Sunday, 6 March 2016

My wonderful Mother-in-law (RA)

My mother-in-law left this world and a huge void in the lives of those she loved and who in turn loved her, at 09.15 on Saturday 2 January, 2016.  The previous year her life had been slowly winding down but she kept us guessing anyway.  She had several periods where she seemed so poorly that it looked as if she was on her way out and then, several days later she was sitting up commenting and making remarks that made the family laugh and feeling relieved that she was going to be around for a while longer.

She didn’t have an easy life, far from it.  She never learnt to read or write, lost one eye when she was very young, her parents divorced around the same time and she never saw her mother again as she died not that long after, she buried two husbands, several children, lived through the Second World War, the War of Independence, the years of terrorism here in Algeria, several frightening earthquakes and the big flood and landslide that roared near her home and decimated so much of her area.  She also brought up 5 step-children and was cheated out of two inheritances, one from her father and one from her first husband.  And for the 29 years I knew her, she was calm, contented with her lot, never lost her sense of humour, loved her own home and was the center of every family gathering.

When I met and married my husband I had absolutely no idea of how things were done in Algeria, and how much the women, especially the mother and the sisters, are involved in the choice of wives for their sons and brothers.  I cannot imagine how she must have felt when my husband returned to tell her that he was getting married…not only to a complete stranger…..but a foreign, non-Muslim  one at that.  I might as well have been French for all she knew! When I first met her two years later on my first visit to Algeria, not for even one minute did she give me any inkling that I was not whom she would have chosen for a daughter-in-law, but instead she and the family welcomed me and made me feel at home and tried to accommodate me as much as they could.  Many years later after we had moved here, at an engagement party, the women were talking about how they had chosen their daughters-in-law and she commented on how well she had chosen hers, when my daughter piped up and reminded her that she hadn’t chosen me.  She replied, that it was true….that she thought she had lost her son, my husband, but….that I had brought him back. Being a mother now and especially having a son of 23 years old which is about the age her youngest left to travel to England for the first time, I cannot imagine the number of sleepless nights she must have had.  When my son wanted to travel to Bejajia which is about 3 hours drive away to stay with friends, a few years ago,  he was instructed to ring me when he got there, every day he was away and before he left to drive back!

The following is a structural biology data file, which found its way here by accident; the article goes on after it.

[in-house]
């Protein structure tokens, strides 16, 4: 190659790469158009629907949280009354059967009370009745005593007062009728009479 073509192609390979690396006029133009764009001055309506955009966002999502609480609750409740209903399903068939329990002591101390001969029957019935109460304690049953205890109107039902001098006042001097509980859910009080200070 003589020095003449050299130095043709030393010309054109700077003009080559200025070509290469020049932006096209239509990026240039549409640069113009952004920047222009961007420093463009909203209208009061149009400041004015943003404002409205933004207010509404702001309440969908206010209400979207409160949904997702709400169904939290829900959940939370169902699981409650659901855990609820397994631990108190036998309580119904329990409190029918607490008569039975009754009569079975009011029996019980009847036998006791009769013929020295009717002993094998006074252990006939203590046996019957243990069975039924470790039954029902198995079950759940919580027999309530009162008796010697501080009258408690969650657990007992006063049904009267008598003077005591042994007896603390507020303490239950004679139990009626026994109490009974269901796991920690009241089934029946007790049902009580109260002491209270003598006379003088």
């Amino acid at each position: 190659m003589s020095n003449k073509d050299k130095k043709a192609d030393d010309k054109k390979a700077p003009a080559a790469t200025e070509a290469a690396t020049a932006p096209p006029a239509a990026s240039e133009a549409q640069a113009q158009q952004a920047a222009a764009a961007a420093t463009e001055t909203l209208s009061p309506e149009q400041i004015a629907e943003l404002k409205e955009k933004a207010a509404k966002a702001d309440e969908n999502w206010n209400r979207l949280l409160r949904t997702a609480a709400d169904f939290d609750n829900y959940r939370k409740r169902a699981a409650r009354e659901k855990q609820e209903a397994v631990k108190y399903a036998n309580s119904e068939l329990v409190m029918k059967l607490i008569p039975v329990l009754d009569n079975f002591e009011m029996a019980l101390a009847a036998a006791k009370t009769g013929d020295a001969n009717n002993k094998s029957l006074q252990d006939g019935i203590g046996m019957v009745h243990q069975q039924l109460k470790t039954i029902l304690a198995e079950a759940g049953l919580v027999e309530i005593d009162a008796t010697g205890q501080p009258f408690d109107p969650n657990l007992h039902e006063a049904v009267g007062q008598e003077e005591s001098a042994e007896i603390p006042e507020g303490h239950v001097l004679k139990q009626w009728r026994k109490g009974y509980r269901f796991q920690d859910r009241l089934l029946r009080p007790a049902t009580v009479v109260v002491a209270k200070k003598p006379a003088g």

I could not communicate in any meaningful way with my mother-in-law except with the help of a third person (despite the fact that she proudly would tell everyone that we could communicate fine!  So I must have obviously been nodding the right nods in the right places!), but I didn’t need to understand Algerian derja to feel the love she had for me, and which was reciprocated.  Many times when we visited I would get the children to ask her questions about her past, and they were so enthralled at the stories of her life and a time long gone.  Once one of my husband’s nieces asked him how she lost her eye, he told her to ask me……because I was the one who got all the information out of her!

Soon after we moved to Algeria, my husband and his brother and wife and niece visited my mother-in-law and sister-in-law one Friday.  When my husband returned he was laughing at something she had said - ‘I feel sorry for Evelyn’.  When my husband asked her why on earth she felt sorry for me, she answered ‘because she doesn’t know how to rule you’.  After living here a while I had some inkling of what she meant.   Algerian women may seem docile and unquestionably obedient to outsiders, but everyone knows they really rule the roost….by all means necessary at their disposal!   My mother-in-law never saw me getting angry with my husband, losing my temper, and so just assumed I was a doormat, one for whom she felt very sorry!  She did try her best to urge me to be a bit more assertive, but I’m afraid these efforts went right over my head, not necessarily because I’m thick (there are those unkind enough who might dare to differ!), but because I didn’t need to learn ‘to control’ him….we had learnt to rub along together fine over the years, and neither of us was one for airing our dirty laundry in public.  I remember one time when my husband and I were visiting and the adhan for the dhuhr prayer called out.  She turned to me and said ‘you’re going to lose him to Younes again’.  Younes was the Imam in the mosque across the road, with whom my husband had many a long chat after the prayers were finished.    It never bothered me as often these chats were based around the religion of Islam and made my husband happy, unlike other conversations that brought him down.  My husband and sister-in-law started laughing together and then my husband explained to me that my mother-in-law was trying to get me to do what she normally did – shout at him and tell him to not delay after the prayer chatting  and to come straight back!  I think after a time she realised I had a backbone and could manage fine on my own, but it was always nice to know that she ‘had been looking out for me’!